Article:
Hypoglycemia and Driving

The diagnosis of hypoglycemia alone is not a contraindication to amateur driving a car. Limitations can arise with the development of late complications: retinopathy, leading to a decrease or loss of vision, peripheral polyneuropathy – damage to the nerve fibers of the legs with loss of sensitivity with the development of diabetic foot syndrome, when for healing a ulcerative defect it is necessary to ‘unload’ a leg for a long time.

Another situation that can serve as an obstacle to driving a car is frequent hypoglycemia, including unexplained severe hypoglycemia (hypoglycemia with impaired consciousness) or a complication of diabetes, such as unrecognized hypoglycemia. In this case, driving becomes extremely dangerous for both the driver and other road users.

If you do not have late complications of diabetes that can interfere with driving, and you control diabetes without frequent or severe hypoglycemia, then there are no restrictions on driving if you follow some simple rules:

It is necessary to carry out self-monitoring of blood sugar levels before and during the trip. If you plan a sufficiently long trip, and the glucose level is quite low, it is advisable to eat additional carbohydrates to prevent hypoglycemia. You should not start the movement if you feel the harbingers of hypoglycemia or have just stopped it.

Before traveling, never administer a dose of insulin in excess of your usual dose, and also follow the recommended time between insulin and food intake. Before traveling, do not eat carbohydrates in less quantity than usual. This is especially important if you are on therapy with hypoglycemic drugs that can cause hypoglycemia (sulfonylureas, glinides).

To conduct self-control during the trip, you need to exit the main road and stop in a place authorized for parking. In no case do not try to conduct self-control during the ride: it is as dangerous as typing text to send SMS messages. If you feel that your blood sugar is falling, stop immediately, self-monitor and stop hypoglycemia if necessary. After that, after 15 minutes, again check the blood sugar level, and if it is normal, and you have a completely clear consciousness, then after another 15 minutes you can continue to move. If for some reason you did not have a glucometer with you, but you feel symptoms of hypoglycemia, then in this case you need to stop, take digestible carbohydrates, wait for the symptoms to disappear and only after 15 minutes can you continue to move.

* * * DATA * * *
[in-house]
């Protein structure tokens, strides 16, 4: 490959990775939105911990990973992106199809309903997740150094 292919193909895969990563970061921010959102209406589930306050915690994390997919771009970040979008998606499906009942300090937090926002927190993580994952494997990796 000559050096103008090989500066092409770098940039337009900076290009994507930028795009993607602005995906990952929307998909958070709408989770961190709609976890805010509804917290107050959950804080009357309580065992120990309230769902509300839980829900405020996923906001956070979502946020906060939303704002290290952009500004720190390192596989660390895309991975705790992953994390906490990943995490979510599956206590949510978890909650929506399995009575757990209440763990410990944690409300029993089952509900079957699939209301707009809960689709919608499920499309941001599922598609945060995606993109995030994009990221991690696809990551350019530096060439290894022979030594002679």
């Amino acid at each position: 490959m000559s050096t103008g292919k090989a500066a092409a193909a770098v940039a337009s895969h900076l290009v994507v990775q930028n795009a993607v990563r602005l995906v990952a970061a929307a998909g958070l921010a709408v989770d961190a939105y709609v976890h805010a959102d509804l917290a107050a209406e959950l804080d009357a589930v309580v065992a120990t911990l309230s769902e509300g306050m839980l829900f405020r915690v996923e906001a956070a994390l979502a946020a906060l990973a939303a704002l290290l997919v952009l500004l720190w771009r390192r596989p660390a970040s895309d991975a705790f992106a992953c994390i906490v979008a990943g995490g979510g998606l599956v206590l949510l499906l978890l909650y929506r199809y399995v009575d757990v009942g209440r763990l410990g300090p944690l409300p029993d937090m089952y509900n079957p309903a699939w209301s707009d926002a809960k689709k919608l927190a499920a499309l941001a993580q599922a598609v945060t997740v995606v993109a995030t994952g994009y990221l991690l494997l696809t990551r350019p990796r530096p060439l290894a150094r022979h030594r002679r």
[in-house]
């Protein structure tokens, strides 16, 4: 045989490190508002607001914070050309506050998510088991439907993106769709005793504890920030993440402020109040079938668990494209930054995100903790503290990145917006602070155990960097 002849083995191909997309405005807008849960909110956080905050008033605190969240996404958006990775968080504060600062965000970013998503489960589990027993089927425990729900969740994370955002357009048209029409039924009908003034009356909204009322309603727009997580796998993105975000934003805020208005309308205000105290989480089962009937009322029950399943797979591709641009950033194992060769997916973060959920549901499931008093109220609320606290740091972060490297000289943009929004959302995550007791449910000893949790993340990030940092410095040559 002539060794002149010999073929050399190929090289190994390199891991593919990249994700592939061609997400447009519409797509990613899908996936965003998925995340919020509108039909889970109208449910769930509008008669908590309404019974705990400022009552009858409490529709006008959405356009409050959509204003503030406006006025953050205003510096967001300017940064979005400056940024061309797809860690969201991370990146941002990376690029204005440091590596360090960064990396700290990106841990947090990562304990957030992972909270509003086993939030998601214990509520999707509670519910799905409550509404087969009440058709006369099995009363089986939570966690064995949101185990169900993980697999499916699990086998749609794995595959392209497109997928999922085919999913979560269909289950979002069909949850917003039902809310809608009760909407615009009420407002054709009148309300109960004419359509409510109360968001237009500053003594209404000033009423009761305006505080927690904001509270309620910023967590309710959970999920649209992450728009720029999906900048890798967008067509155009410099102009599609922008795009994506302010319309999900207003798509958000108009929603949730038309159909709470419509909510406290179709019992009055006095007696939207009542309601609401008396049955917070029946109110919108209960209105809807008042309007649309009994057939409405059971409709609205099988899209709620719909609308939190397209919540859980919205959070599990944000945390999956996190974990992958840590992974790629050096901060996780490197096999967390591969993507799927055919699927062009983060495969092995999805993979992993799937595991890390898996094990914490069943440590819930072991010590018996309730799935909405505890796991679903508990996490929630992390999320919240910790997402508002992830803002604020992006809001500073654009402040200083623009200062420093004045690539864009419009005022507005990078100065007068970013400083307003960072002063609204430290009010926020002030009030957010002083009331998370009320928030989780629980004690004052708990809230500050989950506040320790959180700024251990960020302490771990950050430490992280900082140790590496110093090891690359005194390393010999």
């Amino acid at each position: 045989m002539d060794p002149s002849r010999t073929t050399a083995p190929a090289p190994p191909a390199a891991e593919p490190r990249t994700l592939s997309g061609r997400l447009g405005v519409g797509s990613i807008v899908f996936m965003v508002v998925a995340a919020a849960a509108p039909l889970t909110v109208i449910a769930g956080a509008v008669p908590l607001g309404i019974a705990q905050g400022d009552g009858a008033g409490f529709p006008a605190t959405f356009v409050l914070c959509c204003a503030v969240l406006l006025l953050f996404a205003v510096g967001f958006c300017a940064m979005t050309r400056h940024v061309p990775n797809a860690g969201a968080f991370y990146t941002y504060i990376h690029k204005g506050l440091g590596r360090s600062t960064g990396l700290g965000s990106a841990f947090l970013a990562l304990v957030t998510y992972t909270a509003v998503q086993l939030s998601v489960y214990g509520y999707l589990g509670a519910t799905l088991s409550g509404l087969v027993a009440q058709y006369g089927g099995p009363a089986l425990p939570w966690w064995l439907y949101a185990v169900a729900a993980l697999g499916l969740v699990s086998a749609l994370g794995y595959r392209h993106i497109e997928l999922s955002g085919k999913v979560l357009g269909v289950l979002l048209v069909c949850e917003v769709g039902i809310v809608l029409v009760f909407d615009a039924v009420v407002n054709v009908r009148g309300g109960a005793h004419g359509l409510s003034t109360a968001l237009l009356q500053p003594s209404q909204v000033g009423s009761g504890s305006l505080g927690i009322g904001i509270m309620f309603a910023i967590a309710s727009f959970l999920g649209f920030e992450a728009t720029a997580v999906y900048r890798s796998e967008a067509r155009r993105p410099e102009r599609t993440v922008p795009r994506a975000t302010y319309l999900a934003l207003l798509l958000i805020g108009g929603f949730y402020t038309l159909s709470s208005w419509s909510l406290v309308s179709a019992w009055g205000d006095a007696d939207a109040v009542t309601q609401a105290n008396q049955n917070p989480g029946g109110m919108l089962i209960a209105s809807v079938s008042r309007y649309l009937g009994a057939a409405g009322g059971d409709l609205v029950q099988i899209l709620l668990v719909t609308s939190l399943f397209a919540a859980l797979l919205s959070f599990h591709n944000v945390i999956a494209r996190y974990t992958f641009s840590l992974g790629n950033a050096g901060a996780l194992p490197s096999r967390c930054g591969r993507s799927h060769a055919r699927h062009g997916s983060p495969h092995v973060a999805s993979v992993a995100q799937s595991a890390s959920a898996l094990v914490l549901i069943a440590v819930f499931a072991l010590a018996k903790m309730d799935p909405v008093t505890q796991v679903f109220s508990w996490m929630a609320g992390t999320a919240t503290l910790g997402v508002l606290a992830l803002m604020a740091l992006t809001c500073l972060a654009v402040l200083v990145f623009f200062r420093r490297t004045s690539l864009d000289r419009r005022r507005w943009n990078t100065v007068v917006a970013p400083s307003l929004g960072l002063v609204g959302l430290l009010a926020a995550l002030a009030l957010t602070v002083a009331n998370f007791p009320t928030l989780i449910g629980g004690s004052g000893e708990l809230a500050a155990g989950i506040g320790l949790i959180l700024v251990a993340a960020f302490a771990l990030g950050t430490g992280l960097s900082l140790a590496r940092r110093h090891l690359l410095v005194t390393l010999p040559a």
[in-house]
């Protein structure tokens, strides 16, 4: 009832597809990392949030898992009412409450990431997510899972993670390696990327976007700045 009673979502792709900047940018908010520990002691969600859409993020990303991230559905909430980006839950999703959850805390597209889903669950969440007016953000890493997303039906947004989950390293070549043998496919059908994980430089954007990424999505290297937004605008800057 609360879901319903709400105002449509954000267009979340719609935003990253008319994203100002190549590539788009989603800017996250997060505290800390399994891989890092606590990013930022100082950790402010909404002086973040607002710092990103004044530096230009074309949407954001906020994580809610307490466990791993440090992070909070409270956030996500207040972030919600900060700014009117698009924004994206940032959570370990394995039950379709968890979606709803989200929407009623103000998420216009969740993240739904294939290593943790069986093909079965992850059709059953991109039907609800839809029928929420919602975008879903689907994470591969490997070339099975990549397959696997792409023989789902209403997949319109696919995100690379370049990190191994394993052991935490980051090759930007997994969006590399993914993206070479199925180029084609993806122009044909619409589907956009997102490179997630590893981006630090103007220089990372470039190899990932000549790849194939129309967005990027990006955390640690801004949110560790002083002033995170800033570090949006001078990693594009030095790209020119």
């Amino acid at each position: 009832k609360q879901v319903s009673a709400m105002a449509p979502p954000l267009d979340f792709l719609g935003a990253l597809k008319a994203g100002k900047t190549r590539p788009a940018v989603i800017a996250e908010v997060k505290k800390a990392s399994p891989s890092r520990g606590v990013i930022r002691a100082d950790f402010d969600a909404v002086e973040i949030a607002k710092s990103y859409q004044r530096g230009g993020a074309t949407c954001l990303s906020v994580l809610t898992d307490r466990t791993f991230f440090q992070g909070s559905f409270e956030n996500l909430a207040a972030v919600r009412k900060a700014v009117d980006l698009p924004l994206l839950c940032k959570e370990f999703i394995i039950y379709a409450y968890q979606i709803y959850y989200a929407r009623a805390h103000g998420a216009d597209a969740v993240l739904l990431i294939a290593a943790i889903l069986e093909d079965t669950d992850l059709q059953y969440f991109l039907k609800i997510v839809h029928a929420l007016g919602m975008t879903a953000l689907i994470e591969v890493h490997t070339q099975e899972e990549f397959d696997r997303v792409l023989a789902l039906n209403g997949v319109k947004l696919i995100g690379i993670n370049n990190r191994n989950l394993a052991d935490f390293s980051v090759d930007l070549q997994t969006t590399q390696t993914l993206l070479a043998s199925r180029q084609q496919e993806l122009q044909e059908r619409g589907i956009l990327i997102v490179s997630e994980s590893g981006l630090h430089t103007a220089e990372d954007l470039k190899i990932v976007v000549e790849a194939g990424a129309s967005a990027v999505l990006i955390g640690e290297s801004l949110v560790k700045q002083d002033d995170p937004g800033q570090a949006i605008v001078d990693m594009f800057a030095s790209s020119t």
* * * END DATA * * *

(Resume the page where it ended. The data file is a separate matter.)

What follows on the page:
Keep digestible carbohydrates (sugar, tablets or gel with glucose, juice or a sweet drink) as close as possible – in the center console or in the front passenger seat. Do not store them in the glove compartment or trunk. Your regular companions should know where in the car you can find digestible carbohydrates. For long trips, stick to your usual routine, avoid long intervals between meals, take a stock of food with you so you can always have a bite, and avoid night trips that violate your usual rhythm.

For additional safety, always wear a medical bracelet/keychain/pendant with your data and information about your disease. And, of course, the general rules: never before or during a trip in a car drink alcohol, and or drive with speeding, then you and other road users will feel more secure.